From Port Royal — a Chapter about the Monitors. We make some interesting extracts from the Port Royal correspondence of the New York World: Port Royal, S. C., Feb. 25, 1863. We have been waiting since the 1st instant for the iron clads to arrive. Two more only are now due. Our iron-clad navy will soon have full and complete control of Charleston harbor. The health and spirits of the troops are good, and everything indicates success. The requirements of the public service, in addition to my own desire not to say anything which may conduce, however remotely, to the benefit of the rebels, prevent my giving your readers a full description of the iron-clads now in these waters. Our antagonists have shown an amount of prudence and inventive capacity in this war for which few were, until lately, disposed to credit them; and although it is almost an impossibility to imagine any engine of destruction more nearly perfect in all that constitutes offensive and defensive
House River (Canada) (search for this): article 7
e to gather Israelis which belonged to him alone; and if it were not intended for Foster to remain, why rob him of the flower of the North Carolina army? I am informed that he brought with him here the best regiments under his command — regiments like the 14th Connecticut and 9th New Jersey, the herbs of Roanoke and Newbern — whose history is inseparably connected with victory in the Old North State. Again, some of the regiments are splits up — part being here at Port Royal, part at the House River, whilst the force remaining at the latter place is reduced to numbers which render offensive operations next to impossible. What has Foster done that he should thus be started on a fool's errand; and why was it attempted to supplant Hunter at the very moment when his military abilities could be made useful? A late gunboat reconnaissance in the direction of Fort Sumter showed that the rebels had removed their lower lier of guns, and placed them en barbetts, doubtless with the intenti<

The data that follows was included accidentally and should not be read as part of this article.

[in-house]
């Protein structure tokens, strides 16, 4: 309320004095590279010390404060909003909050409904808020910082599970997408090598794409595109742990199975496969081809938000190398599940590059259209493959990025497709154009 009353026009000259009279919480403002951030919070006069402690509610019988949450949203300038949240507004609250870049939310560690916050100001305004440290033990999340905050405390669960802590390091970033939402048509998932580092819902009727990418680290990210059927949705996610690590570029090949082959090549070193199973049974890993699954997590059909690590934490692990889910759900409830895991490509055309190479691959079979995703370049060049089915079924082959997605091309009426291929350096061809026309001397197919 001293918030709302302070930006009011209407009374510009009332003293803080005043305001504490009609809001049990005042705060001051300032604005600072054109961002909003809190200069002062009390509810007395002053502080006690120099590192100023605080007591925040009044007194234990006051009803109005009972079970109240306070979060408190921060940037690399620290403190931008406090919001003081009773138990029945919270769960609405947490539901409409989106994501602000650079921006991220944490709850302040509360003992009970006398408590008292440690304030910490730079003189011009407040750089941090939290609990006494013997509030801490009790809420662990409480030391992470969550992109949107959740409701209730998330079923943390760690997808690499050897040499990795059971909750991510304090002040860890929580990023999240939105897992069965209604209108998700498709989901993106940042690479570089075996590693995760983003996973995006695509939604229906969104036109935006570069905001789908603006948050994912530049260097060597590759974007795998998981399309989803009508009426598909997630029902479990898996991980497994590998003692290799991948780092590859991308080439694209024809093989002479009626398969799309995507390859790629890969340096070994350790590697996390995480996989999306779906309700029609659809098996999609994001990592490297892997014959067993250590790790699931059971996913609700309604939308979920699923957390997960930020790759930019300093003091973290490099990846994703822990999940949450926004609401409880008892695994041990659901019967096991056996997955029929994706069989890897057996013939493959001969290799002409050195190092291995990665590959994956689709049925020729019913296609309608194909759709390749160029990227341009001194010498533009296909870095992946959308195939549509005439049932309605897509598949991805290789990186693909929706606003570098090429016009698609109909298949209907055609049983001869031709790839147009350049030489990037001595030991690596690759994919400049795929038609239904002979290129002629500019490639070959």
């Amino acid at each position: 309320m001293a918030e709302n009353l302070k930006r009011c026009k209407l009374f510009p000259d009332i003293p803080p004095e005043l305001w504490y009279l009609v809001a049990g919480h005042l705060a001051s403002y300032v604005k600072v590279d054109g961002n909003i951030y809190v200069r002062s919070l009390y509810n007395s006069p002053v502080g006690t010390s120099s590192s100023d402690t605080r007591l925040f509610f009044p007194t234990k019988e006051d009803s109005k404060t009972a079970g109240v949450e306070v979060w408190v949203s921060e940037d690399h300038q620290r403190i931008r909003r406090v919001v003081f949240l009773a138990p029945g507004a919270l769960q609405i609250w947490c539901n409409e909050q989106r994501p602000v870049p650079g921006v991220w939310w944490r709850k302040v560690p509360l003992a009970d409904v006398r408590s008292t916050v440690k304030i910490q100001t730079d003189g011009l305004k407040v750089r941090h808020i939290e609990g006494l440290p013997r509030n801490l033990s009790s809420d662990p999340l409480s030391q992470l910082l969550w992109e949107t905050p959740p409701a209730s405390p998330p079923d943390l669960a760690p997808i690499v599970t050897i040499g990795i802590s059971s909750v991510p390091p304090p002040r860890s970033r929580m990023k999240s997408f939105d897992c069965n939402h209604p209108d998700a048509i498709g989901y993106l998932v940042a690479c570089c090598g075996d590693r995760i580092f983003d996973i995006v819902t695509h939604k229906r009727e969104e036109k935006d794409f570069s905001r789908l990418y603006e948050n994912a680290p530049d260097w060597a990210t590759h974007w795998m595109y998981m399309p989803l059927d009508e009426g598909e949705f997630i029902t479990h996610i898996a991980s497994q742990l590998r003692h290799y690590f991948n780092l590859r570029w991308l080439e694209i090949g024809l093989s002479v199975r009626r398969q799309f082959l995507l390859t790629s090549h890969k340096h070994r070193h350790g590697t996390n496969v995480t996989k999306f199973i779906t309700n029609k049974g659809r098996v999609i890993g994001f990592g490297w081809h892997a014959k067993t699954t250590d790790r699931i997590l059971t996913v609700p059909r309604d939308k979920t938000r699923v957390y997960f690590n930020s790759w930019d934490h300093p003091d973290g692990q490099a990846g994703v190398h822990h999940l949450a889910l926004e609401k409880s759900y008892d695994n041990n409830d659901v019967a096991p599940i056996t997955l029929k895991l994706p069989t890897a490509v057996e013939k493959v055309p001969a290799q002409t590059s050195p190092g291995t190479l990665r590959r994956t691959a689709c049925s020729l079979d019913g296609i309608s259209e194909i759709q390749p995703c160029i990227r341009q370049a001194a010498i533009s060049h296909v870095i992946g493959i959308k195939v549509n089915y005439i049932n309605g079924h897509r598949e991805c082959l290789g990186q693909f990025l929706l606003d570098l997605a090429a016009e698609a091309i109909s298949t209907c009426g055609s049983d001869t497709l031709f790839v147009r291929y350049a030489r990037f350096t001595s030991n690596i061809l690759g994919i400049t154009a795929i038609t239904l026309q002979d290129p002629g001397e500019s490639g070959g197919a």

Minnesota (Minnesota, United States) (search for this): article 7
The provinces of those ten engines ace as follows: two work the propeller, two ventilate the ship, two condense water for the crew, two turn the turret and two function the pumps. Sitting in the Captains cabin, or standing on the deck no one would suppose that any machinery is on board; all the ten engines perform their several duties with an entire absence of noise, and mile after mile is traversed without any of the motion so palpable in other vessels. When frigates like the Wabash and Minnesota roll unpleasantly in the sea, the iron box Monitor floats solidly in the waters, her decks lovingly embraced by the caresses of Neptune. Ventilation has always proved as difficult a question on shore as adopt. The art was lost with the ancient Romans. Ericsson has found it. No house on a bill is batter ventilated than the close metal chests called Monitors; in hot weather they are cool; in cold, warm — a mental, equable, temperature permeating the atmosphere throughout. This will a